In everyday life, measuring temperature is pretty straightforward. But in the quantum world, which deals with the super small and the ultra-cold, determining how hot or cold something is starts to get more challenging. Now, in a collaboration between the Okinawa Institute of Science and Technology Graduate University (OIST), University College Dublin and Trinity College Dublin, researchers have described a quantum process that uses a single atom as a thermometer to sensitively measure the temperature of an ultra-cold gas.
"As quantum physicists, our ultimate goal is to create and measure systems as close as possible to absolute zero. This is the lowest temperature limit, around -273°C or zero on the Kelvin temperature scale, and it's when particles stop moving. These ultra-cold systems are important for successfully harnessing quantum technologies or reducing noise in quantum experiments," said Professor Thomas Busch, head of the Quantum Systems Unit at OIST and co-author of the study, published as an Editor's Suggestion in Physical Review Letters. "So being able to detect minute changes in temperature, at only tens of billionths of a degree above zero kelvin, is critical."
Typically at room temperature there are more than a hundred billion trillion atoms whizzing about at speeds of up to 300 -- 400 meters per second. "When we measure the temperature in a room, we don't try and measure the movement of all these atoms, we just take measurements from a thermometer," said Dr. Thomás Fogarty, a scientist in the Quantum Systems Unit. "Although one could, in principle, try to measure the velocity of all the atoms in a quantum system, we wanted to design a simpler and better method that uses a quantum thermometer."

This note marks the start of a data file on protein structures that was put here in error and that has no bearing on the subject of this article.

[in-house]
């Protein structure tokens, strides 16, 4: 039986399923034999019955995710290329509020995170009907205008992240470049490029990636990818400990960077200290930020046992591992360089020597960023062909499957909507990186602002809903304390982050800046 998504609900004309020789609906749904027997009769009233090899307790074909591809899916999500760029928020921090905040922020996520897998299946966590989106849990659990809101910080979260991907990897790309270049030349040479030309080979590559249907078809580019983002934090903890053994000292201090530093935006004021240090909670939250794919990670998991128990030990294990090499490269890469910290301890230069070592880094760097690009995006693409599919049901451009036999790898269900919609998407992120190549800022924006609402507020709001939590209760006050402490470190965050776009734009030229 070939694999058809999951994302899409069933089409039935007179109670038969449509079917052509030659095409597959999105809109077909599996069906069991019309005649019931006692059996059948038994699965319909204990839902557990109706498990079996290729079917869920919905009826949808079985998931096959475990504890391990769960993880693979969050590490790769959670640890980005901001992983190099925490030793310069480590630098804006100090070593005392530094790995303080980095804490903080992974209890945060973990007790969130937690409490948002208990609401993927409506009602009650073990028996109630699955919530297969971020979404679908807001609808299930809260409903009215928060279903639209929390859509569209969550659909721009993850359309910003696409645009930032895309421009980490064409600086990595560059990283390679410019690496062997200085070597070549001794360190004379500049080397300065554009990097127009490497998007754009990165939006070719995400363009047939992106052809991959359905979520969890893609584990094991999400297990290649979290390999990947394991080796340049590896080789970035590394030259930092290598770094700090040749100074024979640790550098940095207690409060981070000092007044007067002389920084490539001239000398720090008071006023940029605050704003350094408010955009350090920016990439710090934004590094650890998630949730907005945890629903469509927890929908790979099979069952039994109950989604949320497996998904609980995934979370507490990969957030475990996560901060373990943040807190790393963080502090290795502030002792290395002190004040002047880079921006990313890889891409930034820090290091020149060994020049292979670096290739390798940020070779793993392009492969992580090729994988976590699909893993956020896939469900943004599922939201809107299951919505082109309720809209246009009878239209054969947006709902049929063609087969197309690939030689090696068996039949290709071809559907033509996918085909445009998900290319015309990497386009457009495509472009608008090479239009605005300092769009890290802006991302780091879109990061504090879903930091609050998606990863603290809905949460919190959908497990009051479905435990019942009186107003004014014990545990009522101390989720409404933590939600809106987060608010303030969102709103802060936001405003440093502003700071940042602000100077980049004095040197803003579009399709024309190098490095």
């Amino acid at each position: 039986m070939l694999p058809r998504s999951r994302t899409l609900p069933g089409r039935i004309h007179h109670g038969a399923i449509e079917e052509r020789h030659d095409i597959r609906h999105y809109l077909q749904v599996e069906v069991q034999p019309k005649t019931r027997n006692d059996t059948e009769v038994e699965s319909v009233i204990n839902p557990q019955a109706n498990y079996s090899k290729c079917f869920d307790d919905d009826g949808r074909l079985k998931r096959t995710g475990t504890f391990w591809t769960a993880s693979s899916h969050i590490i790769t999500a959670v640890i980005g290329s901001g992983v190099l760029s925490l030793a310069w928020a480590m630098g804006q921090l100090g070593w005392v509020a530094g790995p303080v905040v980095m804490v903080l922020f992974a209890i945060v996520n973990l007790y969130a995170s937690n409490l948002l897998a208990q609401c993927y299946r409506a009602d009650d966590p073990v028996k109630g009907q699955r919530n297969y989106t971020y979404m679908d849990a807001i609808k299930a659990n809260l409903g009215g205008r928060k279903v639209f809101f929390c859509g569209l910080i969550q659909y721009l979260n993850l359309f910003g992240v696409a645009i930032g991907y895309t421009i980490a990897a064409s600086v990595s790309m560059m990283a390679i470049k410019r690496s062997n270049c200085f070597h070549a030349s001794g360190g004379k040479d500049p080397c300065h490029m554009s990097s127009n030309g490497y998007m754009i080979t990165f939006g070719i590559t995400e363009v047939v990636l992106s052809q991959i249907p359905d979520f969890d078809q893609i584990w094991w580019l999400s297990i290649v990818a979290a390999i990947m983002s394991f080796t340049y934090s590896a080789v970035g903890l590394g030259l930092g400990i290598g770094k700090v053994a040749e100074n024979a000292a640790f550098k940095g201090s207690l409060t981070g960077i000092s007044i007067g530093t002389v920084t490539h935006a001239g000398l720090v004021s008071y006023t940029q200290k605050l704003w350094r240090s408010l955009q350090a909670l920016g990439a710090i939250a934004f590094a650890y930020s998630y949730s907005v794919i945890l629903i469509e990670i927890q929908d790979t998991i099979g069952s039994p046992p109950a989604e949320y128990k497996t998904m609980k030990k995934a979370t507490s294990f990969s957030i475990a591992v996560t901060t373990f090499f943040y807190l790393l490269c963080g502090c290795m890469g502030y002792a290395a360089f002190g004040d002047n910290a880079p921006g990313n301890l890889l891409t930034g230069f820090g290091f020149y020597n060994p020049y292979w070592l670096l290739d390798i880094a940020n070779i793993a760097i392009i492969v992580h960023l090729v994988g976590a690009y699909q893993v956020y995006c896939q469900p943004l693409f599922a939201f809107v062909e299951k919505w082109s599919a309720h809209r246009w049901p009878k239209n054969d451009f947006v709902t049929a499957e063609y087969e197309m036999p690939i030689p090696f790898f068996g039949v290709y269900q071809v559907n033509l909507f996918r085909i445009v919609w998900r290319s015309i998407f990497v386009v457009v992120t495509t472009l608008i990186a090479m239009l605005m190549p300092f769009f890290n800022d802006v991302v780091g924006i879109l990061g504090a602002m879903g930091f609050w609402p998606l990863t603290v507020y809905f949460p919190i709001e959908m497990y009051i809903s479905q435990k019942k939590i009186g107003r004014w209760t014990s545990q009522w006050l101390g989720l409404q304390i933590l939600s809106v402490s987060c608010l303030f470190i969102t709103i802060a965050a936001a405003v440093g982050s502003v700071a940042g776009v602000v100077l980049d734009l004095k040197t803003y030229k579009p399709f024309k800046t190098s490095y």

But using a thermometer to measure a quantum system isn't simple. These systems are colder than any place that exists naturally in the universe. They are also very small, containing only about 100,000 atoms in the gas. If the thermometer is too large or too warm it would heat up the gas being measured and destroy the system's quantum properties. So instead, the approach this collaboration took was to use a thermometer that was also very small and very cold -- a single, super-cooled atom.
When first added into the system, this thermometer atom exists in two different energy states at the same time -- a unique, counter-intuitive property of quantum systems. But as the thermometer atom interacts with the ultra-cold gas, the quantum features of this combined energy state decay. The rate at which this decay occurs is directly related to the temperature of the ultra-cold gas being probed, so as the scientists measure the state of the thermometer atom, they can accurately infer the temperature.
"This process essentially destroys the 'quantumness' of the thermometer atom through interactions with the gas, making it truly a quantum thermometer," Dr. Fogarty explained.
The researchers also reported the optimal timings for when the measurements should be taken, as well as the ideal strength of the interactions between the single atom and the gas, to get the best sensitivity and the least amount of noise. The colder the gas, the slower the decay process occurs, as the single atom interacts more slowly and less often with the gas. "Therefore, in order to measure temperature at the lowest extremes we need to wait a long time before measuring and we require weaker interactions to maximize the signal and minimize the noise," added Dr. Fogarty.
The team is now exploring numerous paths to improve the method's sensitivity, such as by using machine learning to optimize the interactions between the thermometer atom and the gas, or by introducing more thermometer atoms into the system so more complex quantum interactions can occur.
"This new method has pushed the bounds of thermometry, which has important applications for quantum technology," concluded Prof. Busch. "I expect that we are going to see it being used very soon in experiments."
Materials provided by Okinawa Institute of Science and Technology (OIST) Graduate University. Original written by Dani Ellenby. Note: Content may be edited for style and length.
Cite This Page: